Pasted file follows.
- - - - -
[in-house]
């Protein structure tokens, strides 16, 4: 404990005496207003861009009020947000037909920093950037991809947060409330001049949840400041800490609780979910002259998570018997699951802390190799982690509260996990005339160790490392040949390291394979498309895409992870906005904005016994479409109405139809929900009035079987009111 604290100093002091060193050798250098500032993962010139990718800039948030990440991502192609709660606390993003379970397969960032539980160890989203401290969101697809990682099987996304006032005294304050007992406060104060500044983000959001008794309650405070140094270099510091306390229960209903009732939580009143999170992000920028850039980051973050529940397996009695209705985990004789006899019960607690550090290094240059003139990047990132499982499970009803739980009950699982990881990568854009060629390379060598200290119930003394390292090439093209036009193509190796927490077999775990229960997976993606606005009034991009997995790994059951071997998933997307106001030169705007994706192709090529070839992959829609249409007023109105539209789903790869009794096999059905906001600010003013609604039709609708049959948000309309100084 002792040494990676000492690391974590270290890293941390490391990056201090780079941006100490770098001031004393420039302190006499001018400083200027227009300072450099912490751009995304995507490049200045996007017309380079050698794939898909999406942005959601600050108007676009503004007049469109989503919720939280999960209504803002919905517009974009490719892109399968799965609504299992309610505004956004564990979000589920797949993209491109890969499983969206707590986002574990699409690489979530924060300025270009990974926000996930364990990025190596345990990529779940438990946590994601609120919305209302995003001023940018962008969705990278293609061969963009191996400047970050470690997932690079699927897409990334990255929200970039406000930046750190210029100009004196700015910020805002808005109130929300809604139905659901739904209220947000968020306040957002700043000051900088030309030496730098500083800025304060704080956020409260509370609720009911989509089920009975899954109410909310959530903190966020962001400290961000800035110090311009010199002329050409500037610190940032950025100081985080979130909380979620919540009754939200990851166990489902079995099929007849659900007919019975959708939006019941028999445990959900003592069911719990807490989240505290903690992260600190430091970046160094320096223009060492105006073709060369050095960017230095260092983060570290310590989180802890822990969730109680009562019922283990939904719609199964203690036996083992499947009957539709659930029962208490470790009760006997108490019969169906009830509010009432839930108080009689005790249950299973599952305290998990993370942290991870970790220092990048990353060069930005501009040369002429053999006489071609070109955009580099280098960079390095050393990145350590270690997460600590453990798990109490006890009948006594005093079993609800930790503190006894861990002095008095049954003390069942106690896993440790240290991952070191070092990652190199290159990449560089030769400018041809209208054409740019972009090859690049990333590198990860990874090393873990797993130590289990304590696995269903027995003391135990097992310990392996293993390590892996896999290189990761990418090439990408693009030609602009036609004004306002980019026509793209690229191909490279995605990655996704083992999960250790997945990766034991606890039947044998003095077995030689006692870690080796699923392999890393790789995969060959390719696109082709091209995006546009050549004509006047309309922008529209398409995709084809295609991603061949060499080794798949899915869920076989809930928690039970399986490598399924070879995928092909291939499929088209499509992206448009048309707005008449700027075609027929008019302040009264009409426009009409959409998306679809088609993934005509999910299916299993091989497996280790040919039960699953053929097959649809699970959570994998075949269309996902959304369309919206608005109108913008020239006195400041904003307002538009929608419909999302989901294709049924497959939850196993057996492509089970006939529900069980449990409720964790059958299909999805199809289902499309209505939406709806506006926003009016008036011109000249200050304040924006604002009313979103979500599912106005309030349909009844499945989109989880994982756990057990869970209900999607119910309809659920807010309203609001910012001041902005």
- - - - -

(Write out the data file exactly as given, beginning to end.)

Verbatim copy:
[in-house]
């Protein structure tokens, strides 16, 4: 404990005496207003861009009020947000037909920093950037991809947060409330001049949840400041800490609780979910002259998570018997699951802390190799982690509260996990005339160790490392040949390291394979498309895409992870906005904005016994479409109405139809929900009035079987009111 604290100093002091060193050798250098500032993962010139990718800039948030990440991502192609709660606390993003379970397969960032539980160890989203401290969101697809990682099987996304006032005294304050007992406060104060500044983000959001008794309650405070140094270099510091306390229960209903009732939580009143999170992000920028850039980051973050529940397996009695209705985990004789006899019960607690550090290094240059003139990047990132499982499970009803739980009950699982990881990568854009060629390379060598200290119930003394390292090439093209036009193509190796927490077999775990229960997976993606606005009034991009997995790994059951071997998933997307106001030169705007994706192709090529070839992959829609249409007023109105539209789903790869009794096999059905906001600010003013609604039709609708049959948000309309100084 002792040494990676000492690391974590270290890293941390490391990056201090780079941006100490770098001031004393420039302190006499001018400083200027227009300072450099912490751009995304995507490049200045996007017309380079050698794939898909999406942005959601600050108007676009503004007049469109989503919720939280999960209504803002919905517009974009490719892109399968799965609504299992309610505004956004564990979000589920797949993209491109890969499983969206707590986002574990699409690489979530924060300025270009990974926000996930364990990025190596345990990529779940438990946590994601609120919305209302995003001023940018962008969705990278293609061969963009191996400047970050470690997932690079699927897409990334990255929200970039406000930046750190210029100009004196700015910020805002808005109130929300809604139905659901739904209220947000968020306040957002700043000051900088030309030496730098500083800025304060704080956020409260509370609720009911989509089920009975899954109410909310959530903190966020962001400290961000800035110090311009010199002329050409500037610190940032950025100081985080979130909380979620919540009754939200990851166990489902079995099929007849659900007919019975959708939006019941028999445990959900003592069911719990807490989240505290903690992260600190430091970046160094320096223009060492105006073709060369050095960017230095260092983060570290310590989180802890822990969730109680009562019922283990939904719609199964203690036996083992499947009957539709659930029962208490470790009760006997108490019969169906009830509010009432839930108080009689005790249950299973599952305290998990993370942290991870970790220092990048990353060069930005501009040369002429053999006489071609070109955009580099280098960079390095050393990145350590270690997460600590453990798990109490006890009948006594005093079993609800930790503190006894861990002095008095049954003390069942106690896993440790240290991952070191070092990652190199290159990449560089030769400018041809209208054409740019972009090859690049990333590198990860990874090393873990797993130590289990304590696995269903027995003391135990097992310990392996293993390590892996896999290189990761990418090439990408693009030609602009036609004004306002980019026509793209690229191909490279995605990655996704083992999960250790997945990766034991606890039947044998003095077995030689006692870690080796699923392999890393790789995969060959390719696109082709091209995006546009050549004509006047309309922008529209398409995709084809295609991603061949060499080794798949899915869920076989809930928690039970399986490598399924070879995928092909291939499929088209499509992206448009048309707005008449700027075609027929008019302040009264009409426009009409959409998306679809088609993934005509999910299916299993091989497996280790040919039960699953053929097959649809699970959570994998075949269309996902959304369309919206608005109108913008020239006195400041904003307002538009929608419909999302989901294709049924497959939850196993057996492509089970006939529900069980449990409720964790059958299909999805199809289902499309209505939406709806506006926003009016008036011109000249200050304040924006604002009313979103979500599912106005309030349909009844499945989109989880994982756990057990869970209900999607119910309809659920807010309203609001910012001041902005």